Wednesday, March 5, 2014
1. Whooping cough. Because you never know when your clerks will come down with it because their moms were anti-vaccine.
2. Tetanus. Remember the post about how librarians are expected to participate in facility shakedowns? Well, if you are lucky enough to find the rusty shank, but unlucky enough to find it WITH YOUR UNGLOVED HAND THAT IS NOW BLEEDING, you will probably want to not get tetanus because I hear it is nasty.
3. Hepatitis. A, B, C, D, H, I, J, Z......any Hepatitis you can get vaccinated for, you should. Really, you can only get vaccinated for Hep A and B and there are only 5 types, but that is NOT something you want to contract, so get vaccinated.
4. Chicken Pox. I got it when I was in kindergarten, but it seems like kids nowadays just get the vaccine and never have to deal with the itchy spots. If you are in that generation where you never got chicken pox in school, and never got around to getting vaccinated, probably should just do it because you never know with kids nowadays.
5. Influenza. Now, personally, every time I get the flu shot, I get so sick, so I never get one and I never get sick. BUT, my immune system is a champ so you should probably get it unless you know that yours is a champ as well (i.e. you haven't taken a sick day in 15 months.)
And remember the Prison Golden Rule: If it's wet and it's not yours, DON'T TOUCH IT.
Tuesday, March 4, 2014
Prison is full of germs. There's just no way around it when you have 900 staff and offenders crammed in a space the size of a small commune. People get all sorts of crazy diseases besides the general ones you associate with sharing things like dirty needles. I got mono one time and was out for two weeks! All the clerks were sure that I had died haha. Just today one of the clerks said they had Whooping Cough. Yikes!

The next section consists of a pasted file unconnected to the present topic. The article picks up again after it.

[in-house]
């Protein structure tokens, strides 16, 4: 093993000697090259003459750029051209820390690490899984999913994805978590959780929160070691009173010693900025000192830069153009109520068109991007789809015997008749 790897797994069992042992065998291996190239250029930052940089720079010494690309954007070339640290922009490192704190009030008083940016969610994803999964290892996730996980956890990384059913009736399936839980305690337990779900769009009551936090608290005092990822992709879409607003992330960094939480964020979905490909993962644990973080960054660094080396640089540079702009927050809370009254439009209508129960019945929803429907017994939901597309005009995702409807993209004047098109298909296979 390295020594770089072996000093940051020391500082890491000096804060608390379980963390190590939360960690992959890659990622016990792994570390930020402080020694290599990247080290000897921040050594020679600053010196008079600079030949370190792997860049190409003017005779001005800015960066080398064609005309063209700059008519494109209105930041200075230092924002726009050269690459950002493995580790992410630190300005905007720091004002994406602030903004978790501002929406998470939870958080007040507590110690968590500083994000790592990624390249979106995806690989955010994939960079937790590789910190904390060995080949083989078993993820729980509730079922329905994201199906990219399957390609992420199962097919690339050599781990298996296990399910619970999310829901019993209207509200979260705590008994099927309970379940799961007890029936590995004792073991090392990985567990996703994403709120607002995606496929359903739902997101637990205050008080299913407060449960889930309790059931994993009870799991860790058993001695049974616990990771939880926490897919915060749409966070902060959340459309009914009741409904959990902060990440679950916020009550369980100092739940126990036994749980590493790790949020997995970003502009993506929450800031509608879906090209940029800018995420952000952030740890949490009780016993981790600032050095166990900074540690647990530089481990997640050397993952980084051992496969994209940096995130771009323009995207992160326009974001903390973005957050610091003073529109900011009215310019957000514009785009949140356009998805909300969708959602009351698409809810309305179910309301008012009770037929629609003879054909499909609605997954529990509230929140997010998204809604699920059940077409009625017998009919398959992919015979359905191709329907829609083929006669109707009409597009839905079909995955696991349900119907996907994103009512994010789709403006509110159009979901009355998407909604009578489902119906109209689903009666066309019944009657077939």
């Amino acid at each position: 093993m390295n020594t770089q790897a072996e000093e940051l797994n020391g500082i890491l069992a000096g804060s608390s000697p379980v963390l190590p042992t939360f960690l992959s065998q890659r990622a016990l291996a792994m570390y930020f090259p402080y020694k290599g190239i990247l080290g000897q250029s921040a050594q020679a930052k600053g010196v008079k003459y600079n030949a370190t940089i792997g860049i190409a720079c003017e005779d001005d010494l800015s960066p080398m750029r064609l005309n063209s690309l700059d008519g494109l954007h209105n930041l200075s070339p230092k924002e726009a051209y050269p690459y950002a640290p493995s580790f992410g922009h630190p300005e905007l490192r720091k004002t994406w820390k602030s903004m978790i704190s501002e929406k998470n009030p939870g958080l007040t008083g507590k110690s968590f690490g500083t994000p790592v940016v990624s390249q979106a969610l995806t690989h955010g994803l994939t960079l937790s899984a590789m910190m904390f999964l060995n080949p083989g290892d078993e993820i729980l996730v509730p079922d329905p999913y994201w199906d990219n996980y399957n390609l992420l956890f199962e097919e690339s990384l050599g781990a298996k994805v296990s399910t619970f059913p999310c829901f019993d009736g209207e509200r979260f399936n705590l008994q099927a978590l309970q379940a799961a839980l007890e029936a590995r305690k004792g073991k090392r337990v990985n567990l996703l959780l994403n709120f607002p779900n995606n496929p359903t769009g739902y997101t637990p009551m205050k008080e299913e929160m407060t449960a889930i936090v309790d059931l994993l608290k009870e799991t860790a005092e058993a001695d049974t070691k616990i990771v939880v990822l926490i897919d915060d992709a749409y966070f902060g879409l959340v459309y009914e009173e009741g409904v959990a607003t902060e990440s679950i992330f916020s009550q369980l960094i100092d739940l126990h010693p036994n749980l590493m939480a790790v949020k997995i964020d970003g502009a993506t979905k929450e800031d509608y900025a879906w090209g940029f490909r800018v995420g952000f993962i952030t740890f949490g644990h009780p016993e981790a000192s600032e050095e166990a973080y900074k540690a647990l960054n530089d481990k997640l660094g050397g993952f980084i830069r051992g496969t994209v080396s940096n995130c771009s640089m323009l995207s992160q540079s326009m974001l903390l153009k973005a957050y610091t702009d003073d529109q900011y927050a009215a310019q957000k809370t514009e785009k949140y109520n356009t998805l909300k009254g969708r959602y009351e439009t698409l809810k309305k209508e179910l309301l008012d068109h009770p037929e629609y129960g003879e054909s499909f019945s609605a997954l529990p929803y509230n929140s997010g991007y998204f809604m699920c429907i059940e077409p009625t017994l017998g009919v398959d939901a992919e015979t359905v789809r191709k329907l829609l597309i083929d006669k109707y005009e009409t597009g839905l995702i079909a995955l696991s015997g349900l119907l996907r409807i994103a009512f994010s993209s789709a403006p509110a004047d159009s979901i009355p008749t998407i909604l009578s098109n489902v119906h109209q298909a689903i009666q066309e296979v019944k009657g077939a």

So, what is a prison librarian to do to stay healthy in a germ-filled environment? Well, first of all, I say some germs are good for you because it strengthens your immune system so there's no need to go crazy with hand sanitizer and Virex. Just follow these simple tips to stay healthy in prison:
1. Work out and eat healthy. This is important no matter where you work and you will feel so much better.
2. Don't let anyone use your pen. You don't know where their hands have been AND you probably won't ever get it back if you let it out of your sight.
3. Wash your hands prior to eating lunch and after handling library books. Books are dirty. You don't want to eat that.
4. Take sick time when you are sick, but try and keep a week or two in the bank justincase you come down with something really nasty. There's nothing worse than needing to take sick time and not getting paid or having to use your vacation time.
5. Drink lots of water. Hydration flushes out germs.
6. No touching in prison. This rule is helpful for so many situations!
7. Don't have sex with offenders. See rule #6.
During your first year or so you will probably be more sick than you will be after that. This is because your body is getting used to the new germ situation. But stick it out, take vitamin C and you should be feeling fine in no time.
Monday, March 3, 2014
1. Pay close attention to the geographic requirements of the job. Most prisons are in rural areas, which is good for cost of living, bad for your social life. First, consider if you really want to work 2+ hours away from the nearest metropolitan area. Second, if you are already in a rural area and lucky enough to get an interview for an urban prison librarian position, please do research on housing availability and prices BEFORE the interview. If you decide that you don't want to/can't afford to live in a place AFTER you have rocked the interview and gotten everyone all excited, that will be disappointing for everyone involved.